Alessa Hool [00:22:41] Exactly. They're between we're talking to you about the older ones because English is usually not their first language so that they should have a basic understanding of English. So it's between 16 and 18.
Katie Whalen [00:22:53] Mm hmm. And have they heard of some of these material as well beforehand? Most I don't think so.
Alessa Hool [00:23:00] What I always bring you Mike Sampson's tungsten, because most of them know it's something very special. It's used and it was used in light bulbs. They usually still know that. The rest I see. Of course, we have gold and so on. But the most the very special ones that are. And so on. No. No.
Katie Whalen [00:23:20] Yeah, well, I'm glad that you're enjoying the time that you're enjoying in the loop and that the students appear to be enjoying it.
Alessa Hool [00:23:31] Yeah, me too. So we'll continue with this undertaking.
Katie Whalen [00:23:35] Yeah. Yeah. We're kind of winding down a little bit. And I think this is a perfect segue in terms of we've just talked about in the loop and how you use it. So one of the last questions I asked all of the guests on the show are what event card would you create for In the Loop? Which for those of you who are listening that haven't played in the loop yet at these event cards, they change the market demand. The prices for materials. They basically impact the different players in the game who are trying to produce products by obtaining materials to make their products. So unless you've played the game. What event card would you. Would you like included in the next version of it?
Alessa Hool [00:24:24] I don't think I have a very, very concrete card where I could tell you the outputs and what's then actually happening and how the dice numbers will change. What I would would actually like to see and also address more with the students, although this will probably a very, very time you reach is climate change. I think the interesting thing on the environmental climate change is that this is an event which is actually already in place, but we're not really feeling it in our day to day life. So I would actually like to talk with the students and other people about how do you think will climate change in the future affect our lives and also the global economy and also our use and the availability of raw materials and the demand for them? So it would be something that we're probably more like a salt starter cards unless something very concrete. Except for you. Would you like to, you know, make a very concrete assumption about it?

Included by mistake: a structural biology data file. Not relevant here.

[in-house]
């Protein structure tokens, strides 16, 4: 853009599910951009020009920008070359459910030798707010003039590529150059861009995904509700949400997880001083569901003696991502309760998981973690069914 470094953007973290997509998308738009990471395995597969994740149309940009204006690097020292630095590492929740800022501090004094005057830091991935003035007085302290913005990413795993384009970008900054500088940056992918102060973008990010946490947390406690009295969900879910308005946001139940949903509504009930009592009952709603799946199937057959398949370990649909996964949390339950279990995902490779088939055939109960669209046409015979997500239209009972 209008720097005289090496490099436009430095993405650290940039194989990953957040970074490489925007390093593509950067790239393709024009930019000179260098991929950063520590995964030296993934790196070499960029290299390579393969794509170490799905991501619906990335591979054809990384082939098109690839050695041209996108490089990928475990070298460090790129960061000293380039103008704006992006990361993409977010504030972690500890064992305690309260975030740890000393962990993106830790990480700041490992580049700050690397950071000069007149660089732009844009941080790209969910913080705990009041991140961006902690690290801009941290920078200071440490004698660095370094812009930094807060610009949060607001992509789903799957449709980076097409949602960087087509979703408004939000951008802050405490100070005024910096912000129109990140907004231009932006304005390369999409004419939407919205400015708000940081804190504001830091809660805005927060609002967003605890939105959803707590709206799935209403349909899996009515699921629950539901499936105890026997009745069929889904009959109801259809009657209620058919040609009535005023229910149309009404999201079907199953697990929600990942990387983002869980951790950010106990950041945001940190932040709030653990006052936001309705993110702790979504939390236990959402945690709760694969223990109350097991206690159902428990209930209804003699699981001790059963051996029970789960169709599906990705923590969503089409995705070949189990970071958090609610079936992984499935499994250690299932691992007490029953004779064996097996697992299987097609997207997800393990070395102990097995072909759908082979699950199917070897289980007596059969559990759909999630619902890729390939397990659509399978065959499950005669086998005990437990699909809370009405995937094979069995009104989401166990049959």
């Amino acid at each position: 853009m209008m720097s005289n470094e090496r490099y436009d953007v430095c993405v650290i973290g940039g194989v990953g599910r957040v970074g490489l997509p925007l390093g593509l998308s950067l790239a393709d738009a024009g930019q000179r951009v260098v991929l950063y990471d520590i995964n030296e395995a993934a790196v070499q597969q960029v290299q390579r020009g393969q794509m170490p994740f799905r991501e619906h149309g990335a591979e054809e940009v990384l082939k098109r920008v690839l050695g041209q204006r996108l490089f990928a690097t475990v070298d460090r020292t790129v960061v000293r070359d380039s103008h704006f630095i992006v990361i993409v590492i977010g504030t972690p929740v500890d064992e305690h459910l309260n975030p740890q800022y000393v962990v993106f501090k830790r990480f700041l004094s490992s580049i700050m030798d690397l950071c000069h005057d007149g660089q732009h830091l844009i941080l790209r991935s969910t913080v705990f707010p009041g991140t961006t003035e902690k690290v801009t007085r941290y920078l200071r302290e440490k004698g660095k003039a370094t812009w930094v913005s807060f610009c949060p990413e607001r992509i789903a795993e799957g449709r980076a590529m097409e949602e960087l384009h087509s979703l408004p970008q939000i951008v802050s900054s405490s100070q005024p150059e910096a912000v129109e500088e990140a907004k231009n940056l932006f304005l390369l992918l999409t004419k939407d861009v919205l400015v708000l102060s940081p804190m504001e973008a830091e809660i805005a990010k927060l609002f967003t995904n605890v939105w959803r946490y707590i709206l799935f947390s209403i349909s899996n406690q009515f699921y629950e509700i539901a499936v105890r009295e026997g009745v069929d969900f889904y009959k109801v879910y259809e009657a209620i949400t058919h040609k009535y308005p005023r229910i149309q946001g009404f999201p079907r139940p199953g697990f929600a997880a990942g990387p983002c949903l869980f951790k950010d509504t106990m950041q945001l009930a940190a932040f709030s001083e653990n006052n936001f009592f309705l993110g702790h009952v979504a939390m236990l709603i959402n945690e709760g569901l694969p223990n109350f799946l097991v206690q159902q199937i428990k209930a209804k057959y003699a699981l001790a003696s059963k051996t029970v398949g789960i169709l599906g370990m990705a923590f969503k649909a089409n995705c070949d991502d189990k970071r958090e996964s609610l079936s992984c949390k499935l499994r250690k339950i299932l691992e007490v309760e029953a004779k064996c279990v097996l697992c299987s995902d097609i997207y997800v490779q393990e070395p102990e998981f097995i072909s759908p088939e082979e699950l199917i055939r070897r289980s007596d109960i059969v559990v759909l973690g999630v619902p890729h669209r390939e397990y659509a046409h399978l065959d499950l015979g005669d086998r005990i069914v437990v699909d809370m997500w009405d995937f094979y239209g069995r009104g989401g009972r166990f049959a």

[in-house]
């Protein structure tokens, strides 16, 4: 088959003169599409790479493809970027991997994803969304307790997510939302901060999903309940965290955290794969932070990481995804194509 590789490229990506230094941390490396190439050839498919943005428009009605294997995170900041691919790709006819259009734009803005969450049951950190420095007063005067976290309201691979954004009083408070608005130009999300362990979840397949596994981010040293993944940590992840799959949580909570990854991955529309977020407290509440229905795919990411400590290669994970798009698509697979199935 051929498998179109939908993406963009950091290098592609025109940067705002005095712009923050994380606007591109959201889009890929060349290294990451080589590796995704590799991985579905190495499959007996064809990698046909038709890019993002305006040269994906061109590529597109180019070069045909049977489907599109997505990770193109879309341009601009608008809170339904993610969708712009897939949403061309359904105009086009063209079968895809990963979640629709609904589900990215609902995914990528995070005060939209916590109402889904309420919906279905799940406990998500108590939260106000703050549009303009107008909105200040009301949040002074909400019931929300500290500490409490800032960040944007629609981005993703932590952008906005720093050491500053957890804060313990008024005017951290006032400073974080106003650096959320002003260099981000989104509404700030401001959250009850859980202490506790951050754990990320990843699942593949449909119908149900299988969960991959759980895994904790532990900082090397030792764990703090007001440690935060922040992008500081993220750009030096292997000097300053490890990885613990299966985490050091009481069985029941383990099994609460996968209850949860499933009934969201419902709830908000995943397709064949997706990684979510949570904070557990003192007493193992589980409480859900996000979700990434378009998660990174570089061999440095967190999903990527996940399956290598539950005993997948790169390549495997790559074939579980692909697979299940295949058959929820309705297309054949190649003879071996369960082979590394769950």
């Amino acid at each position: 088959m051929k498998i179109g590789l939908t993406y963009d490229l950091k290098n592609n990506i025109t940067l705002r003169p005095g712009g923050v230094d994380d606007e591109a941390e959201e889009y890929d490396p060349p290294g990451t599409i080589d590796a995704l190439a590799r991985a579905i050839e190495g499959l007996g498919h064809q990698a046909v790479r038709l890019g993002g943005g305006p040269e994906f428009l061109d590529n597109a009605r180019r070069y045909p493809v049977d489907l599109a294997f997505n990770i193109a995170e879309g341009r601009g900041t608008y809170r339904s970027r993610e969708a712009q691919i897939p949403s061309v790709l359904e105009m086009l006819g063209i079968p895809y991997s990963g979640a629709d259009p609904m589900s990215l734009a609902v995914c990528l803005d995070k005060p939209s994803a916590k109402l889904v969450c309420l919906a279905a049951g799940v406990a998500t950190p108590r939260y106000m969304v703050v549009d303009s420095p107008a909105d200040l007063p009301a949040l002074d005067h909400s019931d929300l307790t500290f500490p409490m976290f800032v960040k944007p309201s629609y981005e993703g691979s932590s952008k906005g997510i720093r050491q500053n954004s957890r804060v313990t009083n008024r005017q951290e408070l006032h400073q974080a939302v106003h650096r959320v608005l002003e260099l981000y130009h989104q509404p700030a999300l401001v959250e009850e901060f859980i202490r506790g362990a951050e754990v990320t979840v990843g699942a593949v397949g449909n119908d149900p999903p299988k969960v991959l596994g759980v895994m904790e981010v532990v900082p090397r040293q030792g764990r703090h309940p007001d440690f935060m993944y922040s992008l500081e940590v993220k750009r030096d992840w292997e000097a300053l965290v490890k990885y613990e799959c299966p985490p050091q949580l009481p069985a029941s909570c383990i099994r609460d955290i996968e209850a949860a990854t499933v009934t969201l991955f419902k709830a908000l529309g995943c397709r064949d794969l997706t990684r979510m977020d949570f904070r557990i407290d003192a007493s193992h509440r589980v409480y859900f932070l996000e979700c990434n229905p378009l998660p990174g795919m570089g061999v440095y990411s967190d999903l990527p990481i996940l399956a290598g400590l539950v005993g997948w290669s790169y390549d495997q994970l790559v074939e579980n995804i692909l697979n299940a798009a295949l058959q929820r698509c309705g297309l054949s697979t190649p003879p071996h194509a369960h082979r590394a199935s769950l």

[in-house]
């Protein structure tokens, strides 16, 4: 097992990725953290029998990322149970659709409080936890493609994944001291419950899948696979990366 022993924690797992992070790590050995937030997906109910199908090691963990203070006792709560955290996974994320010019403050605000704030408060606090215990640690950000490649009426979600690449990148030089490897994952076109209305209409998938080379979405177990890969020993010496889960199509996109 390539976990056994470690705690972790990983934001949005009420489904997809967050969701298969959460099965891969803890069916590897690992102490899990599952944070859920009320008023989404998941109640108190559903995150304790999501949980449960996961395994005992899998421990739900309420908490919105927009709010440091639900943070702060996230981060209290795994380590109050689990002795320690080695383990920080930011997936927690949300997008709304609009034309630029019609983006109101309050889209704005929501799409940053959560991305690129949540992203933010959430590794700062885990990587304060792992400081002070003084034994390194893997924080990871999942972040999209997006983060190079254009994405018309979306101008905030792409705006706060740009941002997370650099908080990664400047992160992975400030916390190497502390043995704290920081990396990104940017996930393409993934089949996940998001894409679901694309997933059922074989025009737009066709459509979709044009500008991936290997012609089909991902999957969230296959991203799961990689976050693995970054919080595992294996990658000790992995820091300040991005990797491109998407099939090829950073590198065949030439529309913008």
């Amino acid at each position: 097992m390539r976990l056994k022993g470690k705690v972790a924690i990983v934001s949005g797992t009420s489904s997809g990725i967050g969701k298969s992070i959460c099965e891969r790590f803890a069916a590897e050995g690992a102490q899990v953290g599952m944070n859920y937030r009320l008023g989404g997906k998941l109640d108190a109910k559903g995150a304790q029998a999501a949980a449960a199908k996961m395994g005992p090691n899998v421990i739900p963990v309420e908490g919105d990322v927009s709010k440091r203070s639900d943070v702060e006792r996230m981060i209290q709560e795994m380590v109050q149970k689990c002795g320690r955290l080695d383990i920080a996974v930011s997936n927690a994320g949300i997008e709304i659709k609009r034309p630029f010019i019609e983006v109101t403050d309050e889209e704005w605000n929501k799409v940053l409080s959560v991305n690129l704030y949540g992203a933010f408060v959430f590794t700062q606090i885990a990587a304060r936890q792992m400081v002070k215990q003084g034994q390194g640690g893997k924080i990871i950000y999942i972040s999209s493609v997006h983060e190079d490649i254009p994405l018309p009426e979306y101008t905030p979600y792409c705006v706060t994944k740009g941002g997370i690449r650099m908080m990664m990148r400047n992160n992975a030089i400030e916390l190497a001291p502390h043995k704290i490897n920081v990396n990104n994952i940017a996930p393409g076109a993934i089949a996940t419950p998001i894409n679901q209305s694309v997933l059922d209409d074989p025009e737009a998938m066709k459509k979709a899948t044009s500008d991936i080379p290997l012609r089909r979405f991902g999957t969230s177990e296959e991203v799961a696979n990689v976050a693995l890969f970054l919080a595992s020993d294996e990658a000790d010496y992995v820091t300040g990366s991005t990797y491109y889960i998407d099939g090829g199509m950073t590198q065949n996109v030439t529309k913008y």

Katie Whalen [00:25:29] Yeah, exactly. I think we could work with that. No, and I do think you've you've brought up a great point in terms of thinking about the impact that climate change will have and is already having, you know, in in the world today. So I look forward to including that in thinking it for further through with you and including it in the in the next. The next version of In the Loop. Great. So thank you so much for coming on the show. It's been great to learn about your expertise and also the subscript map project and hear about your experience with In the Loop.
[00:26:06] Before we go, where can listeners find out more about you and get in touch?
[00:26:14] Our foundation's home page is ESM Foundation, in one word, dot org. Now you can see what else we're doing. There's also- if I can also advertising other projects. It's called IRTC.Info. That's an international round table on materials criticality and then highly recommend it for everybody who is interested in materials criticality. My personal email is my name is email@example.com. School and I'm of course happily available for any questions.
[00:26:54] Thank you so much, Alessa. Thank you.
[00:27:00] Thank you for listening. I hope you enjoyed this episode. For our show Notes and Links go to our website at getting in the live podcast dot com. And while you're there, subscribe to our mailing list to have new episodes delivered to your inbox every Monday. See you next week.
About the Show
Getting In the Loop is a weekly podcast dedicated to exploring how to transform to a more circular society. Join host Katie Whalen as she examines the challenges facing our current resource use and discovers alternatives to the ‘take, make, dispose’ way of doing things. Each week she interviews circular economy experts about what they’re doing and learning. Together we'll uncover what circular economy means in practice and find out what's being done to keep our resources in a loop rather than sent to waste.